19. It is true that the trial Court has rightly observed that both these witnesses did not intervene at the time of the incident when they saw the accused inflicting successive knife blows on the person of the deceased. Both of them admitted this. However, we are not in agreement with the trial Court that non-intervention by the witnesses will while witnessing capital or serious crime being committed is no ground to discard their testimony. The view taken by the trial Court on this score is manifestly perverse.
20. It must be remembered that the accused was armed with deadly weapon like knife which can be said to be a butcher's knife and not a penknife in view of the panchnama of muddamal Art. No. 12. Ordinarily, in such a situation, rustic female witnesses like Vinuba and Ansuyaba would not be intervening at the time of the incident. Human conduct and natural human instinct much that in a case of rustic female witnesses cannot be lost sight of. A mere act of non-intervention in such a situation by the eye-witnesses can never be said to be sufficient to give benefit of doubt or to doubt the evidence. It is evident from the medical evidence on record that the accused had given successive 27 blows mercilessly, with knife the size of which was 14 cm. in length and 3.6 cm. in width produced at Art. No. 12. Looking to the injuries on the deceased and the manner and mode in which they were being inflicted and that too with deadly weapon like knife, one cannot expect the witnesses to risk of jumping into the incident or to intervene. Unfortunately, the trial Court has discarded the evidence of two eye-witnesses on the aforesaid four grounds and one of them is non-interference by the witnesses. With due respect, the approach of the trial Court is totally not only wrong but perverse in evaluating the evidence of prosecution. The Court is concerned with intrinsic value of evidence. If the substratum of the prosecution case and the main core of the version is established by the prosecution, mere non-interference should not interfere in doing justice in a criminal case. It may happen even in case of honest and truthful witness who may not intervene. Can it be said that this is a ground to discredit his evidence and should be treated as doubtful circumstance?
21. No doubt, the accused is entitled to the benefit of doubt provided a reasonable doubt is seen or spelt out from the evidence. If entitlement is of reasonable doubt and if the Court is satisfied from the set of facts, benefit of doubt can be awarded if it is reasonable doubt of reasonable and prudent person and not doubt of vacillating or wavering mind or person afraid of legal consequences. It has been rightly observed that a reasonable doubt does not mean some light, airy, insubstantial doubt that may flit through the minds of any of us about almost anything at some time or other. It does not mean a doubt begotten by sympathy out of reluctance to convict, it means a real doubt, a doubt founded upon reasons.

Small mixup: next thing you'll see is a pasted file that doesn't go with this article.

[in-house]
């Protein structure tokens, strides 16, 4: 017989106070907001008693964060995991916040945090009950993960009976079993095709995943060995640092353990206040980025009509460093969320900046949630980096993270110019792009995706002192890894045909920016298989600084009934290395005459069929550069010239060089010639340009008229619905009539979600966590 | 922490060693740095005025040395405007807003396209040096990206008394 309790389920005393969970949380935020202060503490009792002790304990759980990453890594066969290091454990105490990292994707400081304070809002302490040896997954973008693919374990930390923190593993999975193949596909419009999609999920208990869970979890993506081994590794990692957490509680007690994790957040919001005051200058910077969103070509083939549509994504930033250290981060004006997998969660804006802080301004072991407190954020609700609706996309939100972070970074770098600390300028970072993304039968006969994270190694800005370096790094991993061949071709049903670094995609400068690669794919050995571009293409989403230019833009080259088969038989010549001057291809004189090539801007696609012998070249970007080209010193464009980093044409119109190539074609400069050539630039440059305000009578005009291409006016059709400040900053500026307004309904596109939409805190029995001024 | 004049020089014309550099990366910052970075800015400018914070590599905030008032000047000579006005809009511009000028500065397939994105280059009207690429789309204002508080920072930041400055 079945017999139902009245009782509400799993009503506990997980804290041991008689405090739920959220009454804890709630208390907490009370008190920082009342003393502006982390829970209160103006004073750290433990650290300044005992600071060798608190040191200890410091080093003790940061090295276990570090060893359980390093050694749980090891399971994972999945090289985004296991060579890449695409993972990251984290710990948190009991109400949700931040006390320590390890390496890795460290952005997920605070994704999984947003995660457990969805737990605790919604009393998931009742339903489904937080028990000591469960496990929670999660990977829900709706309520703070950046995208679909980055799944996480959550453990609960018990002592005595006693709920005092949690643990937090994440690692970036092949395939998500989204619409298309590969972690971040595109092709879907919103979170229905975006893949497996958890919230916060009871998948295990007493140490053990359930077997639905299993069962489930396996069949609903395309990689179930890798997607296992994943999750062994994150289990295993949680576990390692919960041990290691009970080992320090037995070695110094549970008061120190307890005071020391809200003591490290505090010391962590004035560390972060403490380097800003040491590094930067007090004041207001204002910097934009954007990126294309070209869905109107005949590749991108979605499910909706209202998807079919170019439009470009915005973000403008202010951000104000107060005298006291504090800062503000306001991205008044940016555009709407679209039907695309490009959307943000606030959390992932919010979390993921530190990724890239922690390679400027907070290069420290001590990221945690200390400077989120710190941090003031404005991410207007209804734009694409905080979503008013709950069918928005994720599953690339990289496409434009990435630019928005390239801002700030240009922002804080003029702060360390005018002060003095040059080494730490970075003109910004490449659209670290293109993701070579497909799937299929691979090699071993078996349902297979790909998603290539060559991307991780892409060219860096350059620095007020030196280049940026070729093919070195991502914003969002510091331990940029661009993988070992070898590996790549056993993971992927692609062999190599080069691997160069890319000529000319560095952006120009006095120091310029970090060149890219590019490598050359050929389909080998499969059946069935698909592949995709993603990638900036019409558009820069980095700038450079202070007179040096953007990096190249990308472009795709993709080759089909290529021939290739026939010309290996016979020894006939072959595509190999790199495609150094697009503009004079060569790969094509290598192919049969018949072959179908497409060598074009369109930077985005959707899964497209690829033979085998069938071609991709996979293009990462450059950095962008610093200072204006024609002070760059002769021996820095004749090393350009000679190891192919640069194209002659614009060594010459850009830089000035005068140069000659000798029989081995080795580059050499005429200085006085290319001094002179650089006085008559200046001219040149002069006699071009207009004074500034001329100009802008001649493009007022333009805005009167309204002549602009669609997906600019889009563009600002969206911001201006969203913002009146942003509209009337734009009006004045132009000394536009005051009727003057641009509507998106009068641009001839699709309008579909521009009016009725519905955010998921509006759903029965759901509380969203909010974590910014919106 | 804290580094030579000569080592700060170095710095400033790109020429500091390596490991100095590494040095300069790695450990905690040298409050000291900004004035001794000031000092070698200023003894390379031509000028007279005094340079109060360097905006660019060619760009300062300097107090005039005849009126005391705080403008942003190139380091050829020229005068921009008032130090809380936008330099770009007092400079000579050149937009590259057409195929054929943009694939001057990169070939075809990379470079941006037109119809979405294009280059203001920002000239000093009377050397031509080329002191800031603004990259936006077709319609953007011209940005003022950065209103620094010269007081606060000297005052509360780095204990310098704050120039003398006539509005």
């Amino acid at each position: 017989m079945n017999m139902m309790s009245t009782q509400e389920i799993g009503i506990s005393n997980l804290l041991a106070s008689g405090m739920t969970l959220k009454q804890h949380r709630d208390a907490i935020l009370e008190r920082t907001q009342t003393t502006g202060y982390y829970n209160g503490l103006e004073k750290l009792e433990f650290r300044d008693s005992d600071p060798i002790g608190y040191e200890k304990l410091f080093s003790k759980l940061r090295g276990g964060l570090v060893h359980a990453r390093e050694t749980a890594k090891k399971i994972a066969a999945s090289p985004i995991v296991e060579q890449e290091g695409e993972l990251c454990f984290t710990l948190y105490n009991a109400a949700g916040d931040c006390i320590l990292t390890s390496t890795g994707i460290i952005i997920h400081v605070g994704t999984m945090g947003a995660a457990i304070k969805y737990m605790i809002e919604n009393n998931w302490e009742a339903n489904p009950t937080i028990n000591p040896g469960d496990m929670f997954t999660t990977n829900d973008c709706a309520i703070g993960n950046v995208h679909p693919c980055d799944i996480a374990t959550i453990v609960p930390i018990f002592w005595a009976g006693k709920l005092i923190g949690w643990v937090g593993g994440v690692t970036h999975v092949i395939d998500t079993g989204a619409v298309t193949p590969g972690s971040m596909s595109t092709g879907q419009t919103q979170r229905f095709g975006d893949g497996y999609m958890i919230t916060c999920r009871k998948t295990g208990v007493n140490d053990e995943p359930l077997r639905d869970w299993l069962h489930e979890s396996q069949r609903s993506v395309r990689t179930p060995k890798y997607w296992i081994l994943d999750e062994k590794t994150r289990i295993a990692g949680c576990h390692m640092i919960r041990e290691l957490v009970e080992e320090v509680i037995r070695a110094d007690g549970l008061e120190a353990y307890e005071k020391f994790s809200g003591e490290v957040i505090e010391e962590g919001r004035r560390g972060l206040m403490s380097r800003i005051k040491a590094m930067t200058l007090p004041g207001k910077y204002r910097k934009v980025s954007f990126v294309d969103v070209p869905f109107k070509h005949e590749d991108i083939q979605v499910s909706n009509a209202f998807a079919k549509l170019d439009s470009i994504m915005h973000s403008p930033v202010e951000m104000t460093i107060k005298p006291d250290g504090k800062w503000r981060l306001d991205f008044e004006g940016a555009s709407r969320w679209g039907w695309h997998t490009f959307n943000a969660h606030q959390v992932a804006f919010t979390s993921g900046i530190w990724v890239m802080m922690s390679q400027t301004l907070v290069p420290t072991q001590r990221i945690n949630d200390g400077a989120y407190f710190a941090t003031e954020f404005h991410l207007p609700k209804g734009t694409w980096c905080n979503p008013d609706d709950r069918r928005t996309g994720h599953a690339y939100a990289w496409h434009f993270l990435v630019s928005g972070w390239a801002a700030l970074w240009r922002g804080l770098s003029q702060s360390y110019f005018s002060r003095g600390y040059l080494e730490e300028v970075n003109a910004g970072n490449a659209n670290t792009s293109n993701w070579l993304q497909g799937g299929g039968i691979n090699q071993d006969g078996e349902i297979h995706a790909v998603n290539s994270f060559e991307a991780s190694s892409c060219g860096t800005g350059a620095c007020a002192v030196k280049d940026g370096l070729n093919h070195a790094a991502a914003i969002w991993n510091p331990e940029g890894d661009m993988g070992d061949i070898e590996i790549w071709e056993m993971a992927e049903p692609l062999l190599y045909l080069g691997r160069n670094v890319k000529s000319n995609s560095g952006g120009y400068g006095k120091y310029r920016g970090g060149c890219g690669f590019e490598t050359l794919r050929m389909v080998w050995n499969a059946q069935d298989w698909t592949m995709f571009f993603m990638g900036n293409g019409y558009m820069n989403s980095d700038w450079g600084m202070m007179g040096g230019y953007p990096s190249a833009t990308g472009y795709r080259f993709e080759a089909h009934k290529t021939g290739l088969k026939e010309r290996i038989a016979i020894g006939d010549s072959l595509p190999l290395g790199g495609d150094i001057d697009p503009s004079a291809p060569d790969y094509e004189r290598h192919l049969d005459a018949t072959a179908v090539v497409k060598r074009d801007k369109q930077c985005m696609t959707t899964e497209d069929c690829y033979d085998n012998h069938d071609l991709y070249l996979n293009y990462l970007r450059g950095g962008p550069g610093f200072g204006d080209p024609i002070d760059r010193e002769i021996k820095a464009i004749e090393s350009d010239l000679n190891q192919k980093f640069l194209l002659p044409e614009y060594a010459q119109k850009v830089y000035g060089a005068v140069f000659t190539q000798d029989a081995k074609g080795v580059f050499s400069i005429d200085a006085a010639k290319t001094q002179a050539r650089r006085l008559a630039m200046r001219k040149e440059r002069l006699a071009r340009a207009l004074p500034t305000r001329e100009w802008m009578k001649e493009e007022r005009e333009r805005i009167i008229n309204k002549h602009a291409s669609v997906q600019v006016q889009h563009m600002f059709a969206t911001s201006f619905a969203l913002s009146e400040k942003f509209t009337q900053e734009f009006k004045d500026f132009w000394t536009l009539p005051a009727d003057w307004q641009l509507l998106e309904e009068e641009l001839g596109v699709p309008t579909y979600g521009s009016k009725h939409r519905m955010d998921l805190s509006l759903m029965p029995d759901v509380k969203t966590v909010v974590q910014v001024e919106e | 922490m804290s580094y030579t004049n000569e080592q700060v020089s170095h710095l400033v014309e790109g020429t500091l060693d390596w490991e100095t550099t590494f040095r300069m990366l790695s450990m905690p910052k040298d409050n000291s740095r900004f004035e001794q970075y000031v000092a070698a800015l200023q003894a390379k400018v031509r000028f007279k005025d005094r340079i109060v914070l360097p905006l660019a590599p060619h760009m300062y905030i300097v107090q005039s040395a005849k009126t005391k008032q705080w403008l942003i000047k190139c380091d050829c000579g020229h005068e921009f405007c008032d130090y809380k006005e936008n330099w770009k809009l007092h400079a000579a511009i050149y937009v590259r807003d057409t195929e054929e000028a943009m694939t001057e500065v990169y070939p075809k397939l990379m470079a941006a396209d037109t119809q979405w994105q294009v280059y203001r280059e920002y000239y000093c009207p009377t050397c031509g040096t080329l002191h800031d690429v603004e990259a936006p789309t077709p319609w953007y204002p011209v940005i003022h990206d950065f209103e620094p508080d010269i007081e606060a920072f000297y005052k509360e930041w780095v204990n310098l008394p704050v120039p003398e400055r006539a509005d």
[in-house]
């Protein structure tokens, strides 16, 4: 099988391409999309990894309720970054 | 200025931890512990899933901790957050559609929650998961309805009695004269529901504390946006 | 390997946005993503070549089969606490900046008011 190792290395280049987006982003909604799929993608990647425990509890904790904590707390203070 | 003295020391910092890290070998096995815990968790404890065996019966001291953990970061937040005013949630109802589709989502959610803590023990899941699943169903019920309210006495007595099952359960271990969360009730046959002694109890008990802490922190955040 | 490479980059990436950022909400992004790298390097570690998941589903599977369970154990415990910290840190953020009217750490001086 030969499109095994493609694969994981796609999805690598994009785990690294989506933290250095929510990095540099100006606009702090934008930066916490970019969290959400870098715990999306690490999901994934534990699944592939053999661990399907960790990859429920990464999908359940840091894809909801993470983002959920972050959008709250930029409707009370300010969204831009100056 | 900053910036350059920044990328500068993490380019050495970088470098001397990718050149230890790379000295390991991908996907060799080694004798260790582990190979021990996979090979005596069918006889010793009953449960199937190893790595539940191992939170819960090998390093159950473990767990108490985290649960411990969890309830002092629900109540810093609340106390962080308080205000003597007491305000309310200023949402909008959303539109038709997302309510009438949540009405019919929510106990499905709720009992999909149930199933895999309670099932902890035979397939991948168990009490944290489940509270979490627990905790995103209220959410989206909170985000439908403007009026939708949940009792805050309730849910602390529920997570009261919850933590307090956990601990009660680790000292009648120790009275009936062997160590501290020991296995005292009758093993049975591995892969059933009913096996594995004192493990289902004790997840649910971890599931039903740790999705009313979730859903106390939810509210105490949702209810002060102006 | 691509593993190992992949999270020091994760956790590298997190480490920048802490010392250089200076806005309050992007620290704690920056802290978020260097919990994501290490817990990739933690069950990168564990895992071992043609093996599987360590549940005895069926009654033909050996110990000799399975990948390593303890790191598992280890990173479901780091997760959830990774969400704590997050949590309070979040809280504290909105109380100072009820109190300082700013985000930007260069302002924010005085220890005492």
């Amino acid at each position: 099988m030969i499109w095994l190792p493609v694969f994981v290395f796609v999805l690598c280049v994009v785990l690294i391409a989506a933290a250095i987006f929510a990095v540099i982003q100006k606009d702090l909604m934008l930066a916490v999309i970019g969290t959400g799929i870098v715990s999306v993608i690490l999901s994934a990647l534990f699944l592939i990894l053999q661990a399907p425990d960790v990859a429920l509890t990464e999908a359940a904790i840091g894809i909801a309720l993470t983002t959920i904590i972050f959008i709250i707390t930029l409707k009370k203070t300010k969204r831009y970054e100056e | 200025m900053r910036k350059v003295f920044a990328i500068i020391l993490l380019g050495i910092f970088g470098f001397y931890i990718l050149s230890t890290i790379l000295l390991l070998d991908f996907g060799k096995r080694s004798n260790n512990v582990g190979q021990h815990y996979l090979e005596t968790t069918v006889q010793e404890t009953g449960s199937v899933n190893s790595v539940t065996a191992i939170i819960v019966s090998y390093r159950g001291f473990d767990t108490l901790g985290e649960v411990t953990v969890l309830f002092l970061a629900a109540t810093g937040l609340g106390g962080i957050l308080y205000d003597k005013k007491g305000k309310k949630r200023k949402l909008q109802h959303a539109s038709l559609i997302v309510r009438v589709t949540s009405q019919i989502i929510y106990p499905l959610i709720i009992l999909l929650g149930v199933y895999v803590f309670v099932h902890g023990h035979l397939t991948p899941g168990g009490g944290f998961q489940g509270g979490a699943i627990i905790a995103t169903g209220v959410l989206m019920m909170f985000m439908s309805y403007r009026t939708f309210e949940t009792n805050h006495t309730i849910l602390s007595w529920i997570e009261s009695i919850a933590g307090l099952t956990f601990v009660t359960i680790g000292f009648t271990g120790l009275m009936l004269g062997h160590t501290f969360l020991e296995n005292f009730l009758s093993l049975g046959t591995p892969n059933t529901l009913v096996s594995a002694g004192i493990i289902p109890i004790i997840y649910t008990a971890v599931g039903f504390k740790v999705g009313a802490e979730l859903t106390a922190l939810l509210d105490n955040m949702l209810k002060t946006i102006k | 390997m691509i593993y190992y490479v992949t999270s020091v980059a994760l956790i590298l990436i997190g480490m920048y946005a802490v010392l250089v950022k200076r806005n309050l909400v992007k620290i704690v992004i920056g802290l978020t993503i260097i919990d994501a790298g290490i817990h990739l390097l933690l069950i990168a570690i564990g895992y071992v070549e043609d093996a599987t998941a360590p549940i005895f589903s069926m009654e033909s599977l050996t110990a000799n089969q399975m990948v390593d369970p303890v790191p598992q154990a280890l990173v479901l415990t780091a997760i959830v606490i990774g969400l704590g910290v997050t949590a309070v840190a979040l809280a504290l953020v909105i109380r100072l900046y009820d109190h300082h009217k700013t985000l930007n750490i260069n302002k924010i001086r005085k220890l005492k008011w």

22. In view of the settled proposition of law by catena of judicial pronouncements on this point, the following aspects may be highlighted so as to bring home the pointer that, though, it is the duty of the Court to afford the accused with celebrated principle of benefit of doubt, if it is reasonable and available from the set of facts, cannot be allowed to the extent where there is no reasonableness or justness and where there is no pointer furnished:
(i) the doubt must be reasonable and real, not fanciful.
(ii) the doubt must be of reasonable man, neither a weak, meek and timid man afraid of legal consequences,
(iii) reasonable doubt is simply that degree of doubt which would permit reasonable and just person to reach conclusion,
(iv) reasonableness of doubt must be commensurate with nature of evidence to be investigated upon. Ultimately, there is element and the degree of suspicion varies from accused to accused,
(v) exaggerated deviation to the rule of benefit of doubt must not nurture fanciful doubts and thereby destroying social defence.
(vi) it be remembered that justice cannot be made sterile upon doubt which is not of prudent and reasonable person.
(vii) doubt would be called reasonable when it is uninfluenced by zest and enthusiasm for abstract speculation.
(viii) doubt should not be mere vague appreciation.
(ix) reasonable doubt must generate and flow from evidence on record.
(x) reasonable doubt is not an imaginary, trivial but a doubt based upon reasons and common sense.
(xi) forensic probabilities must rest on sound common sense and finally upon a trained infusions of the Judge.
(xii) while the protection affordable to the accused of doctrine of benefit of doubt from the record of the case cannot be allowed to be eroded at the same time, uninformed legitimization of trivialities obviously would culminate into a mockery of dispensation of justice in criminal trial.
(xiii) reasonable doubt must have fair basis and logic and not speculation or luck.